In confronting the EU with an unprecedented crisis, the coronavirus outbreak is testing the bloc's unity, but may also accelerate the construction of EU strategic autonomy, as the roadmap for recovery is implemented. Political will, still in the making, and the capacity to act are key prerequisites for achieving effective European strategic autonomy. The EU is increasingly at risk of becoming a 'playground' for global powers in a world dominated by geopolitics. Building European strategic autonomy on a horizontal – cross-policy – basis would strengthen the EU's multilateral action and reduce dependence on external actors, to make the EU less vulnerable to external threats; while promoting a level playing field that benefits everyone. The EU could thus reap the full dividend of its integration and possibly benefit from greater economic gains. To build European strategic autonomy, the EU may choose to use the still 'under-used' or 'unused' potential of the Lisbon Treaty, with the European Council having a key role to play in triggering some of the Treaty provisions, particularly in foreign and security policy. European strategic autonomy may also result from a deepening of the EU integration process. Nevertheless, it remains to be seen whether the Member States will wish to grasp the opportunity offered by the Conference on the Future of Europe to deepen the European project.

Outlook for the special European Council meeting of 1-2 October 2020

28-09-2020

At the special European Council meeting of 1-2 October 2020, postponed from 24-25 September, EU Heads of State or Government are expected to dedicate much of their time to external relations issues, notably to a strategic discussion on Turkey and a debate on relations with China. Continuing illegal Turkish drilling activities in the eastern Mediterranean have made the former more urgent, while the latter is long overdue. The European Council is also likely to adopt extensive conclusions regarding ...

At the special European Council meeting of 1-2 October 2020, postponed from 24-25 September, EU Heads of State or Government are expected to dedicate much of their time to external relations issues, notably to a strategic discussion on Turkey and a debate on relations with China. Continuing illegal Turkish drilling activities in the eastern Mediterranean have made the former more urgent, while the latter is long overdue. The European Council is also likely to adopt extensive conclusions regarding the single market, industrial and digital policy, reiterating the key objective of achieving strategic autonomy, whilst maintaining an open economy. EU leaders are expected to call for development of EU autonomy in the space sector, a more integrated defence industrial base, and for the presentation of a 'digital compass' setting out the EU's digital ambitions for 2030 in its move towards digital sovereignty. EU leaders will also take stock of the coronavirus situation and review the coordination of national and European measures. Finally, the President, Charles Michel, is expected to set out his vision of the main issues to be dealt with by the leaders in the coming year, and to propose a work-plan for the European Council, similar to the Leaders’ Agenda which guided the work of the European Council during Donald Tusk's second mandate as President.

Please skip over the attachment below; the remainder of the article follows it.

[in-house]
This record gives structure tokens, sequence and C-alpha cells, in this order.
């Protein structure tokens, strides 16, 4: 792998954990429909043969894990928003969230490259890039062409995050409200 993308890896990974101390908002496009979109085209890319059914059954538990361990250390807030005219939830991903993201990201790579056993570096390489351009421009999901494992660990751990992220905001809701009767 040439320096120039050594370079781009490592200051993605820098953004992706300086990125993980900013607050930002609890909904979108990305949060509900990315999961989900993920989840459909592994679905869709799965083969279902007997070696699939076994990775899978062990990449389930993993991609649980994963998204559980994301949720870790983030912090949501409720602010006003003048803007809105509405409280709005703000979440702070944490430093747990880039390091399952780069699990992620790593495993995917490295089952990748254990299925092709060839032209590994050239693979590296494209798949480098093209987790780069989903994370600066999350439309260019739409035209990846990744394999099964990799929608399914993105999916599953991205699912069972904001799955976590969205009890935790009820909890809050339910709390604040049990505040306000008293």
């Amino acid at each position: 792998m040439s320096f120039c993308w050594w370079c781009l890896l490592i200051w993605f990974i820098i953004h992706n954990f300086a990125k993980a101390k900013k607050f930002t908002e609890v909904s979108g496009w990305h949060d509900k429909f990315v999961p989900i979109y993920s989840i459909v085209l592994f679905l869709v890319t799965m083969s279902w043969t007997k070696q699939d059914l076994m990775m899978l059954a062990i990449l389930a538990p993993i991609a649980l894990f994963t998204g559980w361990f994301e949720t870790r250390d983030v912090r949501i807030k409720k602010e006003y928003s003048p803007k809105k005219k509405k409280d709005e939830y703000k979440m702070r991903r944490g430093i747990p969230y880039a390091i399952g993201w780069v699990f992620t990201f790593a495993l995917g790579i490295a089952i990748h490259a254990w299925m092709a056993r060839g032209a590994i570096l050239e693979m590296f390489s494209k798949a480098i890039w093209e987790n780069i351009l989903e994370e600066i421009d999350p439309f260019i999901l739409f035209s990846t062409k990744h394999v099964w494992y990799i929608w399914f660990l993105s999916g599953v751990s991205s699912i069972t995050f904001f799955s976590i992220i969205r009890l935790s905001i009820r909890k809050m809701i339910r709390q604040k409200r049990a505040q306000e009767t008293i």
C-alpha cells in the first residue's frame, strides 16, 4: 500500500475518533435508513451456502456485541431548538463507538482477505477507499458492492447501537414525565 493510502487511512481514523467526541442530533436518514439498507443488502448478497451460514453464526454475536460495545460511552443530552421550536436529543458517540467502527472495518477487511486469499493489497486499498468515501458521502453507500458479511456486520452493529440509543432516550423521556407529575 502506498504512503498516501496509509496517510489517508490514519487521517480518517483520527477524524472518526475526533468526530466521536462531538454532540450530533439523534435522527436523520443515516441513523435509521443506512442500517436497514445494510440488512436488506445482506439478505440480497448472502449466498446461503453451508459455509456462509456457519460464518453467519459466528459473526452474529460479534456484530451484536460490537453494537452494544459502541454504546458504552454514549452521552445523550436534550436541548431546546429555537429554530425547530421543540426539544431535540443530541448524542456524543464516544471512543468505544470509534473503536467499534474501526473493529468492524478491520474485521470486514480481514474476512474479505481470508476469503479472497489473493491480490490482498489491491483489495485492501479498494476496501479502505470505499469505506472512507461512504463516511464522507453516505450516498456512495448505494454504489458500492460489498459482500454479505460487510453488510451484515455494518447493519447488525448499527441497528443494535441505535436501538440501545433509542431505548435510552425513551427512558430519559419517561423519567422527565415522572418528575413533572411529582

Outlook for the special European Council meeting of 1-2 October 2020

28-09-2020

At the special European Council meeting of 1-2 October 2020, postponed from 24-25 September, EU Heads of State or Government are expected to dedicate much of their time to external relations issues, notably to a strategic discussion on Turkey and a debate on relations with China. Continuing illegal Turkish drilling activities in the eastern Mediterranean have made the former more urgent, while the latter is long overdue. The European Council is also likely to adopt extensive conclusions regarding ...

At the special European Council meeting of 1-2 October 2020, postponed from 24-25 September, EU Heads of State or Government are expected to dedicate much of their time to external relations issues, notably to a strategic discussion on Turkey and a debate on relations with China. Continuing illegal Turkish drilling activities in the eastern Mediterranean have made the former more urgent, while the latter is long overdue. The European Council is also likely to adopt extensive conclusions regarding the single market, industrial and digital policy, reiterating the key objective of achieving strategic autonomy, whilst maintaining an open economy. EU leaders are expected to call for development of EU autonomy in the space sector, a more integrated defence industrial base, and for the presentation of a 'digital compass' setting out the EU's digital ambitions for 2030 in its move towards digital sovereignty. EU leaders will also take stock of the coronavirus situation and review the coordination of national and European measures. Finally, the President, Charles Michel, is expected to set out his vision of the main issues to be dealt with by the leaders in the coming year, and to propose a work-plan for the European Council, similar to the Leaders’ Agenda which guided the work of the European Council during Donald Tusk's second mandate as President.